a dispatch from the fourth annual Heidelberg Laureate Forum

Early in his talk, computer scientist John Hopcroft noted a funny fact about clustering algorithms: they work better on synthetic data than real data. But this is more than an odd tidbit about software.

It’s an insight into the nature of our world.

When we invent our own synthetic data, we try to mimic real data by mixing true information with random distraction–combining “signal” with “noise.” But in real data, the divide isn’t so clear. What often looks like noise turns out to be the deep structure we haven’t grasped yet.

 

The noise is just signals you can’t yet hear.

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Hopcroft’s insight: data doesn’t just have one structure. It has many. If I scanned notebooks from a hundred people, and made a database of all the individual letters, I could sort them lots of ways. Alphabetically. Capital/lowercase. Size. Darkness. Handwriting. Each of these is a different layer of structure.

And to understand data–and the world–you’ve got to reckon with all those layers.

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Collaboration (in Cartoons)

a dispatch from the fourth annual Heidelberg Laureate Forum

Mathematics is lonely work. Or so the romantic stereotype has it: the lone genius in an empty library. The sage on the mountaintop. Andrew Wiles in the attic.

But most mathematical work is profoundly collaborative.

I caught four young researchers between events, and gave them the prompt: On one piece of paper, show me the essence of good collaboration.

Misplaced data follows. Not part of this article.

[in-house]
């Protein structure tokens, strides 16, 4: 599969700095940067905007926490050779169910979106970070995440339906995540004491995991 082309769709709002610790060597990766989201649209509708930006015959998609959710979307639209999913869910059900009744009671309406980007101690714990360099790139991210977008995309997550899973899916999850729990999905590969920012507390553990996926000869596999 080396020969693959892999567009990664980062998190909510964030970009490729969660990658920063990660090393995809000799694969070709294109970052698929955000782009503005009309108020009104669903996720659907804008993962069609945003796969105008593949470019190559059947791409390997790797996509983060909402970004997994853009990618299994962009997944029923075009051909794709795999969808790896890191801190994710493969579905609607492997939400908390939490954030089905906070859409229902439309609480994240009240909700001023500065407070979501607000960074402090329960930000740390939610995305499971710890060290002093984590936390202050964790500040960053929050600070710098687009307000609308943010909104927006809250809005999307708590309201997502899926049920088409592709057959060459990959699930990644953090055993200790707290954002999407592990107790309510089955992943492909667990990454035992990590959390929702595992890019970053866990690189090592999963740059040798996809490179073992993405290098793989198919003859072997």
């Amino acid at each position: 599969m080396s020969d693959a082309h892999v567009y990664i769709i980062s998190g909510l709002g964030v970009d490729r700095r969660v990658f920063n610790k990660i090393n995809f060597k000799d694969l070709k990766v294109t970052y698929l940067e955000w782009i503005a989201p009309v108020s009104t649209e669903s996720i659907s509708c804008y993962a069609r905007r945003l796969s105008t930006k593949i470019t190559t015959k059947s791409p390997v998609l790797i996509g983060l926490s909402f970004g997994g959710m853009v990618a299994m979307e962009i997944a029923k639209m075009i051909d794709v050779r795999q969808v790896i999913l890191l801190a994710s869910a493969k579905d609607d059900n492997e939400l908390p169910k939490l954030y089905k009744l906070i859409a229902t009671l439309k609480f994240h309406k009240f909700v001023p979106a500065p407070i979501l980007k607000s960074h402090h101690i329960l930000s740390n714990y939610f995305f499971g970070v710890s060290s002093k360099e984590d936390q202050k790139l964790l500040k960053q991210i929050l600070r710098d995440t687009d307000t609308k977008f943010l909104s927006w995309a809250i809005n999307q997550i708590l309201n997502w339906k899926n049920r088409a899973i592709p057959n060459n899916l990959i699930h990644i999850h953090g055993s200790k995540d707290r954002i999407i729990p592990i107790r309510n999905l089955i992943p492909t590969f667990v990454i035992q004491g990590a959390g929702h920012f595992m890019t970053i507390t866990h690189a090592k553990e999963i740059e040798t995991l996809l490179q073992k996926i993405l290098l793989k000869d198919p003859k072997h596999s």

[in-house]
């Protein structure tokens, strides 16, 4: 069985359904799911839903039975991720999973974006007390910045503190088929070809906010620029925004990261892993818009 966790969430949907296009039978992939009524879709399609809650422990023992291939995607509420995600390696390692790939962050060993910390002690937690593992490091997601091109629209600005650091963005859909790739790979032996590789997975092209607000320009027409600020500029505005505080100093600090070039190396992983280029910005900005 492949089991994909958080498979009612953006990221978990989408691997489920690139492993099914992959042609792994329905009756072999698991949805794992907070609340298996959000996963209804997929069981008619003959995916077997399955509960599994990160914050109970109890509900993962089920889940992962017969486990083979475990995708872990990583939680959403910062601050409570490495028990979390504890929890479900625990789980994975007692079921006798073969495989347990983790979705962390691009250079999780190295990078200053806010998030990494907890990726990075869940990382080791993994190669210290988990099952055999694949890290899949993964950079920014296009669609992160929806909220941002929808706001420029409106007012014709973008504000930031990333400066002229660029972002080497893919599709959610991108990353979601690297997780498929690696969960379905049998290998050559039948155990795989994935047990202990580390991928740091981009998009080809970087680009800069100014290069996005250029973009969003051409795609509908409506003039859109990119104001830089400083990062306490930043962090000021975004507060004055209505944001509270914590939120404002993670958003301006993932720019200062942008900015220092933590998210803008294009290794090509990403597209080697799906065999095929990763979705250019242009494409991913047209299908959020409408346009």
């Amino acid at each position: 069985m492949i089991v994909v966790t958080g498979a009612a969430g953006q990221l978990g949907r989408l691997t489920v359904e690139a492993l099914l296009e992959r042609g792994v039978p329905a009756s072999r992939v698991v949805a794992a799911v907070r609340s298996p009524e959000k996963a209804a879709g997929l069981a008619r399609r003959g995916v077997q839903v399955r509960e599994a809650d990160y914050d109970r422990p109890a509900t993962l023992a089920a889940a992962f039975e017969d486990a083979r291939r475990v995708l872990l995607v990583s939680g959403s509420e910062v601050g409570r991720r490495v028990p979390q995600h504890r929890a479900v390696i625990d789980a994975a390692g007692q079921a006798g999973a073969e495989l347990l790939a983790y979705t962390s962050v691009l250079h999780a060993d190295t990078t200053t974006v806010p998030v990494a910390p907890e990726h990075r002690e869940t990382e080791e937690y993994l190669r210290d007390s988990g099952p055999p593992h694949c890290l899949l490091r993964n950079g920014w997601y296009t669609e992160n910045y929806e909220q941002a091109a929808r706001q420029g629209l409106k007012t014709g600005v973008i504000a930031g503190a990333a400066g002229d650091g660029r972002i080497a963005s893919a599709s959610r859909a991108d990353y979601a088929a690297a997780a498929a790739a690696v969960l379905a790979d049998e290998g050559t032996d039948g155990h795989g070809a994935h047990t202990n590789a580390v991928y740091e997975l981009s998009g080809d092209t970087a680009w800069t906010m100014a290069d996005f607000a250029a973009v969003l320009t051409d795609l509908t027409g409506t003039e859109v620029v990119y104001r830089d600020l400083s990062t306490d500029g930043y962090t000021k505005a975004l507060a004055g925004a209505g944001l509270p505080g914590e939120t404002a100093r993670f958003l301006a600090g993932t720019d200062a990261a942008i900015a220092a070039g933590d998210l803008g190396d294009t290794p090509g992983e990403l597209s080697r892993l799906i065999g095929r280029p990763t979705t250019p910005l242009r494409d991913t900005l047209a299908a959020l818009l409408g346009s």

Their drawings? Four different flavors of brilliant.

First, from Ana Djurdjevac, born in Serbia and now studying partial differential equations:

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In pursuing PDEs, Ana perhaps missed her other calling: as a painter specializing in stark symbolism.

“First, you need different types of people,” she explained. “Men and women. Standing and sitting.”

“Gray and purple,” I added. Continue reading

The Essence of the HLF, in One Story

a dispatch from the fourth annual Heidelberg Laureate Forum

At most scientific conferences, you find a cross-section of ages: elder statesmen, rising stars, mid-career workhorses, maturing postdocs, and fresh-faced PhD candidates. The HLF brings together the two extremes: the most legendary of the legends, and the most bright-eyed of the youngsters.

What do such disparate groups have to talk about?

A lot, it turns out.

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During the opening ceremony, Jean-Pierre Bourguignon—the president of the European Research Council—told a story from his own days as a young mathematician.

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21 Essential Quotes from Sir Michael Atiyah

a dispatch from the fourth annual Heidelberg Laureate Forum

The joke among bloggers over breakfast: What award hasn’t Atiyah won?

(My suggestion: the gold glove? But maybe he’s won that, too.)

A Fields Medalist and Abel Prize recipient, he is a living legend: his index theorem (developed with Singer) revolutionized both mathematics and quantum physics.

In a sweeping talk on Monday morning, he leapt so nimbly from the upper echelons of abstraction to the gritty details of reality that you began to realize that they are one and the same. The purity of mathematics, the practicality of computer science—they’re interwoven.

Here are 21 quotes that capture the experience of hearing this knighted mathematician, a thinker of extraordinary depth and curiosity.

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First, he introduced himself as our tour guide through the last century of theory in mathematics and computer science:

  1. I’m as new as the hall.
    on lecturing in the so-called New University Building, built in 1929—the same year as Atiyah’s birth

 

  1. I’m going to be your tour guide of the last century. But don’t believe everything the tour guide says. They exaggerate.
    a self-effacing introduction to his far-ranging talk